Using custom events for tracking content engagement


When assessing content quality as part of an overall content audit, it is important to be able to qualitatively assess how users engage with content beyond just tracking basic metrics (e.g. pageview). For example, suppose content item A gets more page views as compared to another content item B in the same time frame. Do you just go ahead and create more of A? What if A actually had much less average time per page? Or the pageviews were not from target prospects?

As you would appreciate, deciding on which content items to create requires a multi-dimensional assessment of data points. This can be easily done using a composite index that incorporates these data points but the question is which data points do you capture and how. This is what we try to outline in this article.

The overarching idea here is to be able to do better content planning by understanding why users engage with content in a manner that they do, rather than just know that they did.

Content engagement tracking should go far beyond just tracking basic metrics like time on page, unique views, etc. Using a combination of proper content tagging and custom events, companies can use tools like Google Analytics and Segment to develop a much more granular picture of how users engage with content.

A three-step approach to tracking content engagement

Tracking content engagement can be done using a three-part approach which involves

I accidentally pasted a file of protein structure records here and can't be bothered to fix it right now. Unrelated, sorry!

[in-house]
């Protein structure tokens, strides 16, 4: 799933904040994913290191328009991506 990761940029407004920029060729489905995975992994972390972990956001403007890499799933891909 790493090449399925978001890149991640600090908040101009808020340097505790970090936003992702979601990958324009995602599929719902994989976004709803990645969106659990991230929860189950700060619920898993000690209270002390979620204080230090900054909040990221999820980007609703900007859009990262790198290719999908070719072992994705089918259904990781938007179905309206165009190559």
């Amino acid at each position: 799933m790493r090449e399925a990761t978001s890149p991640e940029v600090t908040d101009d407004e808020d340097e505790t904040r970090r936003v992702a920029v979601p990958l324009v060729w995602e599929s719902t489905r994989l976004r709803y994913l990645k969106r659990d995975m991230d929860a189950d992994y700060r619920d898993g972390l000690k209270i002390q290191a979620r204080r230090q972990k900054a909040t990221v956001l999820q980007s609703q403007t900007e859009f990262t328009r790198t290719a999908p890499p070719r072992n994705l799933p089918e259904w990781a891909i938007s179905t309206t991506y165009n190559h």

1. Identifying the data points to be captured in line with business requirements
  2. Setting up the tags and firing them using custom events
  3. Extracting the custom event data for deeper analysis.

For step 2, it is common to use a tool like Google Tag Manager to ‘pipe’ events into Google Analytics or a customer data platform like Segment. For Step 3, there are several data pipelines (e.g. Supermetrics, Stitch) and self-service BI tools (e.g. Tableau).

However, for the purpose of this article, our focus is only on Steps 1 and 2.

Advanced data points to capture

There are multiple categories of data points as described below

1-Generic user-level data

Content performs best when it is tailor-made for a specific audience. For this reason, you need to evaluate content metrics for specific audience segments rather than at the aggregate level.

Imagine you are a SaaS company that creates content targeted at prospects of different job titles such as Technical Architects, Business Analysts, Operations Managers, and so on. It would be rather pointless to know the total number of page views (or any other content metric) that a piece of content gets. Instead, you would want to know this figure for the specific audience for which the content was created. That provides you with much greater actionability in terms of future content planning.

So how do you do that?

Bucketing users (both anonymous and logged in) into segments and then mapping them to cookie IDs or device identifiers (in case of mobile apps) can provide client-side code with an excellent data point to attach to individual content items.

The first part here is to map users to one or more segments. This mapping can be based on cookie IDs or logged in IDs such as user id or email. In order to do this, you would need to identify behavioral data that can be used as a basis for segmentation.

The next part involves capturing this segment identifier at the time of page load and sending it over as part of a custom event when a specific interaction is recorded. So when a user spends more than x% of time on the page, a custom event is generated which captures the segment identifier and sends it over into a tool like Google Analytics via the Google Tag Manager. All content engagement data can then be collated at the segment level using ETL techniques by pulling data from Google Analytics API. You could even use tools like Segment to pipe this data directly into a data warehouse rather than into Google Analytics.